The recent news coverage about the withdrawal of the popular heartburn medication Zantac and other ranitidine products from the shelves of drugstores around the nation is based on the finding of NDMA in the drugs. NDMA is considered a probable carcinogen (a cancer-causing chemical) by multiple national and international health organizations, and this makes these recent findings in Zantac significant.
The FDA shares the following important advice related to Zantac usage:
Anyone using over-the-counter Zantac or other ranitidine products should discontinue usage, dispose of any excess medication properly, and quit purchasing the medication – including compounded forms of ranitidine.
Anyone taking prescription ranitidine should discuss alternate treatment options with their healthcare providers – several safer options are available.
Zantac and similar medications have been associated with several specific types of cancer that include (but are not limited to):
You took Zantac to help with your heartburn and/or related health concerns, and cancer is obviously a serious side effect that would have dissuaded you from using the medication in the first place if you’d only known.
If you or someone you love regularly took Zantac or another ranitidine product and later developed cancer, an experienced drug injury attorney may be able to help.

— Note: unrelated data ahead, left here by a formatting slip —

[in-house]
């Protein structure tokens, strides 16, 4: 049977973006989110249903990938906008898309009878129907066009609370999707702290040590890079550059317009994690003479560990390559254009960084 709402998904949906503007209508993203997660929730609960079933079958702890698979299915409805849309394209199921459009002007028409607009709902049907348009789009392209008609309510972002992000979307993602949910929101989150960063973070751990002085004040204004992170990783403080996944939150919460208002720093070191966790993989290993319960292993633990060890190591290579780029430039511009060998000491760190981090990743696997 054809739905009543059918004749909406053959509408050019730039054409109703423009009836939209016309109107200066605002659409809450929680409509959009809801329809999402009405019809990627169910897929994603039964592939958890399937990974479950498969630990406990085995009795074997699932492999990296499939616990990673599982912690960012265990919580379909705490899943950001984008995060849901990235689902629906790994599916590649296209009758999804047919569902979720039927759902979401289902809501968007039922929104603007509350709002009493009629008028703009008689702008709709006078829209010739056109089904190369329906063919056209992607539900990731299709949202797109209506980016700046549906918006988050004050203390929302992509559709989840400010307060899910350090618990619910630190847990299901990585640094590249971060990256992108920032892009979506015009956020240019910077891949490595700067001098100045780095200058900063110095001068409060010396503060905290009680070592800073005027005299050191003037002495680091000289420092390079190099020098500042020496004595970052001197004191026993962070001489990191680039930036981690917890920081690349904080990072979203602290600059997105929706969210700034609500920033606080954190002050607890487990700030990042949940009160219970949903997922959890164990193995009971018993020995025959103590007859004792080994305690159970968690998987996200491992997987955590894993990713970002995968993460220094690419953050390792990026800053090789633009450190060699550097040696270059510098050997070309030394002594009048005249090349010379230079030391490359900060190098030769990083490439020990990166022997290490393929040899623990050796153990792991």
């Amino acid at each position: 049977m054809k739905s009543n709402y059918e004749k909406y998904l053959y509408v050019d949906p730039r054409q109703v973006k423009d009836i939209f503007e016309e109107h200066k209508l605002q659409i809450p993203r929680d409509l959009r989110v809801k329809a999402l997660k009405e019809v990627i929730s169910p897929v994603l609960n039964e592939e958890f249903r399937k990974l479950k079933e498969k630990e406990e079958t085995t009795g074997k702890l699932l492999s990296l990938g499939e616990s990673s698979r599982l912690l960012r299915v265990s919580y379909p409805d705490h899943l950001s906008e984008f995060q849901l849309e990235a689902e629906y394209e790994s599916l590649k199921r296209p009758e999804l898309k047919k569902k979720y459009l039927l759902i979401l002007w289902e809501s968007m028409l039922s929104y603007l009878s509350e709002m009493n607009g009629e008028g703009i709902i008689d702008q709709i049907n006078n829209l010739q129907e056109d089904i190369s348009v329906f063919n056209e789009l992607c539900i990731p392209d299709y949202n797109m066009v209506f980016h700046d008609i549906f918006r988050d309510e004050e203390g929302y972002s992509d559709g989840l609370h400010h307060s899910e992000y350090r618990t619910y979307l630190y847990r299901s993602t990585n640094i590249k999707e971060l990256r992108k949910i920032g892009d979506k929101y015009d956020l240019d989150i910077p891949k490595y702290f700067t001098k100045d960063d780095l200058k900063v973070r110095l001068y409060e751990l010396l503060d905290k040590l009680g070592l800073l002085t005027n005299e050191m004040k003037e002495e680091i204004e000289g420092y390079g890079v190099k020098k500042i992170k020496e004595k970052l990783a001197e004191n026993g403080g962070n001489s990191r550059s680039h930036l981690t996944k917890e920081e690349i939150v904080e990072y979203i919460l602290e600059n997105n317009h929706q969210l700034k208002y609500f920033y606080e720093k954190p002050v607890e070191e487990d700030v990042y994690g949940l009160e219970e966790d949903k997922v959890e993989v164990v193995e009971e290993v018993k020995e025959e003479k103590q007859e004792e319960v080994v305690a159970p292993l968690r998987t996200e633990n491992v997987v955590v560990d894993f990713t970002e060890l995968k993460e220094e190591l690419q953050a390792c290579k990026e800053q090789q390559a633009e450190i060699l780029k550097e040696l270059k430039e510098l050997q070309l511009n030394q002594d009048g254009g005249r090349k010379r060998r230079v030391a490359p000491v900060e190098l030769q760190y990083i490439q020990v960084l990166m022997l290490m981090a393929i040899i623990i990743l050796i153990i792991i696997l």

The Food and Drug Administration (FDA) issued a market withdrawal of Zantac and all ranitidine products in April 2020 based on the NDMA finding. This withdrawal required that all Zantac and related products be removed from the shelves and unavailable for purchase by consumers due to mounting safety concerns related to the presence of NDMA.
The World Health Organization (WHO), the International Agency of Research on Cancer (IARC), and the Environmental Protection Agency (EPA) all deem NDMA a probable carcinogen, which is why it matters that NDMA is in Zantac, a popular and lucrative heartburn medication that was – until very recently – on the market for years.
NDMA refers to N-Nitrosodimethylamine, which is found both in natural and in certain chemical processes. Stanford University research has determined that enzymes within the human body probably chemically react with Zantac to produce elevated NDMA levels in those who regularly take the medication – and others like it – to treat heartburn, gastroesophageal reflux disease (GERD), ulcers, and other similar health concerns.
Those who take Zantac regularly often exhibit high levels of NDMA in their urine, which has led researchers to predict that the NDMA found is likely a byproduct of the drug (produced as a result of what is considered the inherent molecular instability of ranitidine).
Zantac has been linked to extremely serious side effects. If your Zantac usage leads to a cancer diagnosis, working closely with a dedicated drug injury lawyer with considerable experience tackling the drug companies head-on can help ensure that you obtain financial compensation that covers your damages in their entirety. Discuss your case and its unique circumstances with a formidable drug injury lawyer today.
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